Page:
The ALCO; American Locomotive Company; S1 is a type of four-axle 600hp diesel locomotive built during the 1950s. Many were built, as well as there being different versions of the actual locomotive. Many are also preserved, and operate on several shortline railroads.
The ALCO S1 was built during the 1950s as a typical "road switcher" (or shunter) for use on various railroads for switching, shunting, or sorting out rollingstock in yards, industries, junctions and/or stations.
They were originally meant to compete with GE's "Boxcab" series of switching locomotives, and EMC/EMD's NW/SW series of switching locomotives. Yet, the S1 succeeded in being larger and more powerful for railroads to use for heavy-duty freight service; though EMD however, developed the GP7 which surpassed the S1; dominating both the S1, subsequent models, and ALCO's "RS" series switchers (a line which was actually greenlit as a result of the S1's ever-growing success).
The S1 was unfortunately outsold by the ever-growing success of EMD's GP7, but most railroads still primarily used the ALCO S1 for switching duties until the 1960s when GE and EMD introduced the U25B and GP30 respectively; beginning the second-generation for freight (and passenger) diesel locomotives evolving from being a basic "road switcher".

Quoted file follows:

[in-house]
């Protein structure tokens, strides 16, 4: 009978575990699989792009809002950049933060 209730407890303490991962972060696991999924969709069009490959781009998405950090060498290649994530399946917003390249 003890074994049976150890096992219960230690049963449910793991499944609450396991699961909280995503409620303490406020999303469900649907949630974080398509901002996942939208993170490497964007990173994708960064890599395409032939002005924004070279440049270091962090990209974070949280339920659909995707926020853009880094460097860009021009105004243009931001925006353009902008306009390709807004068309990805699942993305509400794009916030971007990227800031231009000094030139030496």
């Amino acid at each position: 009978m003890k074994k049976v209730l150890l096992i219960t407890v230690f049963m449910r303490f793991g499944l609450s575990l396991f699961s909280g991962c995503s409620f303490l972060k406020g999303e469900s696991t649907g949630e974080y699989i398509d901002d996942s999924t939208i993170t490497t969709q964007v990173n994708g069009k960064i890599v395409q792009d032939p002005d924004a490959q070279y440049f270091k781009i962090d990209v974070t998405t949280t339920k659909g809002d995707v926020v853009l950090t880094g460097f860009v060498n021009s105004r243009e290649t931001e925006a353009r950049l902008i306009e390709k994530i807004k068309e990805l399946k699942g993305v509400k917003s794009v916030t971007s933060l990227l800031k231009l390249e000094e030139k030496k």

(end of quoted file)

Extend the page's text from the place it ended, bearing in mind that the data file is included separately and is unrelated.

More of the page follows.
Numerous shortline railroads throughout North America and the United States have S1 units preserved, and are used for hauling freight and passenger excursions (besides some currently residing on static display).
Although some aren't considered or classified as such:
- S2 (900hp version)
- S3 (660hp version)
- S4 (1,000hp version)
- S5 (1,200hp version)
- S6 (1,500hp version)
- Whitewater Valley Railroad (WVRR) ALCO S1 #9339 (formally NYC 9339) was one of the very first ALCO S1 units ever built (originally for the New York Central), and is preserved at the Whitewater Valley Railroad shortline in Metamora, Indiana.